Increase Font Size Option 5 Reset Font Size Option 5 Decrease Font Size Option 5
Home | Shopping | Online | Amazon Prime: Split the Cost and Save?
Got Opinions? facebook_16 Facebook twitter_16 Twitter RSSRSS
Amazon Prime: Split the Cost and Save? Print E-mail
(15 votes, average 2.47 out of 5)
Shopping - Online
Written by Omie Ismail   
Tuesday, 29 December 2009 07:14
Article Index
Amazon Prime: Split the Cost and Save?
Sure Save if You Steal
All Pages

Amazon Prime is a Shipping membership that allows you to get free 2-day shipping for $79 a year. I recently wrote an article on how, after a few years of happy Priming, I decided to non-renew my Prime membership. The article was widely published and there was an outcry of Pro-Primers that couldn't believe that I dare non-renew. Although many of the comments were off-base, there were some good comments on how to lower the cost of Prime by sharing the membership with 4 family members or friends. So I looked into it and here's how it works both formally and in practice:

Although I had Prime for several years, I was never aware of the ability to share the cost with family. Perhaps my membership pre-dated the share option or maybe I never paid attention to it. Either way, I paid the full $79 for my family's own personal use and for several years, I felt it was well worth it. The family share plan allows members of the same household living at the same address to share Amazon Prime by linking their accounts. Accounts are still separate but they can all get the same free 2-day shipping. Up to 4 accounts can be added to the Primary account, meaning there can be 5 total accounts sharing. Working out the math, results in a very affordable $15.80 for each person or about the cost of shipping on mid-priced item with 2 day shipping.

Now I am not sure what kind of mythical households have 5 people living under the same roof with separate accounts where you would actually feel like you were saving money. In my household, we have 1 Amazon account and you can take a guess as to who foots the bill. Of course, I understand Amazon's logic that households may setup several accounts that have different preferences. One of the big drawbacks of having a single account is getting suggestions for toy dolls and business books. So Amazon's intention makes sense to me, but it wasn't intended to save costs unless you would actually have the different accounts ponying up $79 each just to have their separate preferences.

So the way Amazon intended it, there isn't really any cost savings unless you happen to have a household with many income earners that purchase separately. Of course, in practice, people split Amazon Prime in a very different way. First, let's look at the sharing mechanism. The Primary Prime User sends an invite email to have other accounts join. To share the account, you need to know the person's birth date and they need to know yours. Simple as that. If you live in the same household this is very easy.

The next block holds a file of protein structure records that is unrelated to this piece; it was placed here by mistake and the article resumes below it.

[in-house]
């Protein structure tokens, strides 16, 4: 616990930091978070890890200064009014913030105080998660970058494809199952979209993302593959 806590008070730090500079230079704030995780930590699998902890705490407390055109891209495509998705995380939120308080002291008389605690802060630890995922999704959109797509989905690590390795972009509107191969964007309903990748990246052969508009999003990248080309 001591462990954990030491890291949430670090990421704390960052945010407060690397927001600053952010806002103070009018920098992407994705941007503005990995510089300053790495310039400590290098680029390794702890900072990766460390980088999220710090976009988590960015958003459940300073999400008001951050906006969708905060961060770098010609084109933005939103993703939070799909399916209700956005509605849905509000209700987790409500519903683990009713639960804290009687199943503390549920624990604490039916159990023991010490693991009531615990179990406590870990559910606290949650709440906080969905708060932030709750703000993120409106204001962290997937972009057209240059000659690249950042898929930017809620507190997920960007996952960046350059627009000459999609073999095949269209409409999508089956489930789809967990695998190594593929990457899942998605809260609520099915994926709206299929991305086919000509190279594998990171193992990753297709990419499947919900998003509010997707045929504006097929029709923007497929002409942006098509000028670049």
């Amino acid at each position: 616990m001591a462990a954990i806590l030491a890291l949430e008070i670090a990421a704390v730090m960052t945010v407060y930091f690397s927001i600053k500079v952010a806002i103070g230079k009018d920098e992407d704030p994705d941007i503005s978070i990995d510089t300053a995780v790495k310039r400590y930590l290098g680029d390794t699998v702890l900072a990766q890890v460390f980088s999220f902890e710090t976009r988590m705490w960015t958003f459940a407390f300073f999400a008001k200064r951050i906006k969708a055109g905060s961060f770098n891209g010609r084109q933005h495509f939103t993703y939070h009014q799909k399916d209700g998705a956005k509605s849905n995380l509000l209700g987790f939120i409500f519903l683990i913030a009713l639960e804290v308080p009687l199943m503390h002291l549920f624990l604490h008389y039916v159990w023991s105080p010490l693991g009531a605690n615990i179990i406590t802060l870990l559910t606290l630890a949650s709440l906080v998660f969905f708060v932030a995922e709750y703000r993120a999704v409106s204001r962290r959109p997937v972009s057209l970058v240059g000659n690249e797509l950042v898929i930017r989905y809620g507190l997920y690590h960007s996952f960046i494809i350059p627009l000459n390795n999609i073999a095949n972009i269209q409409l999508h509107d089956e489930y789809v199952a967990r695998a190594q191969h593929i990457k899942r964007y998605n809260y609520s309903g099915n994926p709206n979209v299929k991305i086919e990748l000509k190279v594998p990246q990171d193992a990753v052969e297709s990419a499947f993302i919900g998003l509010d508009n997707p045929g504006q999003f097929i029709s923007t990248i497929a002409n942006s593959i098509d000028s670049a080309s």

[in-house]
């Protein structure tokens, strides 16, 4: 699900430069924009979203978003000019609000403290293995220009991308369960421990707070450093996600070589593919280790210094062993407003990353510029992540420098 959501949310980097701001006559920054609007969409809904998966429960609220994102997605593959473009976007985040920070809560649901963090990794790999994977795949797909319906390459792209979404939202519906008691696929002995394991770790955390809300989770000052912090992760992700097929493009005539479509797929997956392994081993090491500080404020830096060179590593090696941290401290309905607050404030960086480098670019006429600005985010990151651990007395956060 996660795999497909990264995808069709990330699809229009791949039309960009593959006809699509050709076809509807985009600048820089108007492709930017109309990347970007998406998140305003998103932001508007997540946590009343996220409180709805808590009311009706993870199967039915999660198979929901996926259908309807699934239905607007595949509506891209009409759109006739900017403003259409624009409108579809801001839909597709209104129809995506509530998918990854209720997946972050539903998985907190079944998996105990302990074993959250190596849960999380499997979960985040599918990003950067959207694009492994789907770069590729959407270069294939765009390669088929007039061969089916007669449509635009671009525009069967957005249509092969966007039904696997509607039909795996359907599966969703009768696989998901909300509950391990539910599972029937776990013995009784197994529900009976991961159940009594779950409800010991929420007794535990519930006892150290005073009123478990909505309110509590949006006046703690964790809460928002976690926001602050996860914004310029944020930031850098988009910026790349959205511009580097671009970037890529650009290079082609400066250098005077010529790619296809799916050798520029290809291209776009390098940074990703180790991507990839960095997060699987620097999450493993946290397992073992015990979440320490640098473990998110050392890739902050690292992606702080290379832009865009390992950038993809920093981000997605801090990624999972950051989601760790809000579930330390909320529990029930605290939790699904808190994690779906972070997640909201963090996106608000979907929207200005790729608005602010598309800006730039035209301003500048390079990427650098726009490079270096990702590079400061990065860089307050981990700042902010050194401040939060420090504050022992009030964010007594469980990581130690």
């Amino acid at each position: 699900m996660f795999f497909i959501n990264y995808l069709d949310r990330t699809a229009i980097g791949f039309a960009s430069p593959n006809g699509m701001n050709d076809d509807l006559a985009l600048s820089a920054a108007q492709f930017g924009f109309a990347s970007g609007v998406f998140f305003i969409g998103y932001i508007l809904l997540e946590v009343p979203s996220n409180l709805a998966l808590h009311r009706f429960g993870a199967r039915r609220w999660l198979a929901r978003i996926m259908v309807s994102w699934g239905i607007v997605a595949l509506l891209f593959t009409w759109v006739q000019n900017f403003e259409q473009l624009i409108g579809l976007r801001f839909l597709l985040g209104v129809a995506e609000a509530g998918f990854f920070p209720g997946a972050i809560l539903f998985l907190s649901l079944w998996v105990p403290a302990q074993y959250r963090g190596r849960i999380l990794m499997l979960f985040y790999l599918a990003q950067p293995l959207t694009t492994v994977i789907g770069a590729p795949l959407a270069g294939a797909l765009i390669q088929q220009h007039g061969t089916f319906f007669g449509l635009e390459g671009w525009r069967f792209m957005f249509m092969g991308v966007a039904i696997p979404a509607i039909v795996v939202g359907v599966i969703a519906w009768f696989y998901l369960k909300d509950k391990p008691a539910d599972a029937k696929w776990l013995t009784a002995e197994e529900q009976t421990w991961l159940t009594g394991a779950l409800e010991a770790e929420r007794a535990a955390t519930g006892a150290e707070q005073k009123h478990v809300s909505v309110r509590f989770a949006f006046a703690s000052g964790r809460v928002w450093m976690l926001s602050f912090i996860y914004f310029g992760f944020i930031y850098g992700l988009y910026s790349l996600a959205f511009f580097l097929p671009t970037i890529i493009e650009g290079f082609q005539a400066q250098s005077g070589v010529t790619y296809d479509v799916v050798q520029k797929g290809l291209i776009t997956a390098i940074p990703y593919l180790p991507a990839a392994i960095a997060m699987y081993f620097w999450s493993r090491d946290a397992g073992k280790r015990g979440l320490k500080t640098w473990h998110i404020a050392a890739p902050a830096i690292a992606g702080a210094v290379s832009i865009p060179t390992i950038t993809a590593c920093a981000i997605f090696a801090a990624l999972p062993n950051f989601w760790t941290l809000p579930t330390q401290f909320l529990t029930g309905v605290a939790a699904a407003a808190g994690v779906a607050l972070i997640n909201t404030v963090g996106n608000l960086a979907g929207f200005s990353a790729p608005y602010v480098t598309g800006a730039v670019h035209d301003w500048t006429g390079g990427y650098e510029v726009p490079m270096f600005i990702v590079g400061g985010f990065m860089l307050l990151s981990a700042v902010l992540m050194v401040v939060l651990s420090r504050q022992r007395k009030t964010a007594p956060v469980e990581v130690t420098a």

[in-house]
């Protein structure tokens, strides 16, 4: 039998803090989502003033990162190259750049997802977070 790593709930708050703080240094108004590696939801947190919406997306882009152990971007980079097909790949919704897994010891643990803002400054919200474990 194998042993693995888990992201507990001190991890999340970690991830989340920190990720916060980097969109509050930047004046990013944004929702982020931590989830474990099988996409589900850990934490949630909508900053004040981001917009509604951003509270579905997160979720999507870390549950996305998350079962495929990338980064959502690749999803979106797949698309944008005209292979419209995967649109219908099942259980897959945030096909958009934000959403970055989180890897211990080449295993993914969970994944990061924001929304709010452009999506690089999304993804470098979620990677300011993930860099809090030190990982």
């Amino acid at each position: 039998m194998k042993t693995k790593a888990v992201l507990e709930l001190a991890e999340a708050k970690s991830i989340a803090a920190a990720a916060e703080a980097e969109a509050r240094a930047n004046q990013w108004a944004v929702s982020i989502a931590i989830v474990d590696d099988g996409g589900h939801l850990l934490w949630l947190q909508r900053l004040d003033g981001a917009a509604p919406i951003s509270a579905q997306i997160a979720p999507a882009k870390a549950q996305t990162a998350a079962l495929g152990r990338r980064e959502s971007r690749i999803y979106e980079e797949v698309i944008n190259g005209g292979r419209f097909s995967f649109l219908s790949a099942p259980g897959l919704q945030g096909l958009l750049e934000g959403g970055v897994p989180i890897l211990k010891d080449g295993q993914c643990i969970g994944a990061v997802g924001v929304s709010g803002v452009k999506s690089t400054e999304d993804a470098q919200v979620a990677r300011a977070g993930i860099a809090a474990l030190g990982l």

So how do people "save money" with Amazon Prime? They stretch or completely break the rules? I'd separate these into two groups of people. People sharing with their family that don't live under the same roof and friends or people who have no relationship whatsoever that figure out how to "beat the system"...aka steal. The first routine is obviously not good, but can be a gray area. If a kid heads off to college and they now live in a dorm but come home for holidays and summer, is that really a violation? It really depends on whether they consider themselves living under the same roof. But technically its a violation of Amazon Prime. In this case, the parents are likely picking up the tab and there is no expected reimbursement from the kid. So again, there is really no cost savings since the parents are likely funding the kid anyways. But that's not how most people do the first option, what they are really doing is sharing the cost amongst their extended family that don't live in the same household: grandparents, uncles, aunts, cousins, etc. Again, this is a violation of Amazon Prime's rule which only allow you to share "benefits with up to four family members living in the same household".

Joomla Templates by Joomlashack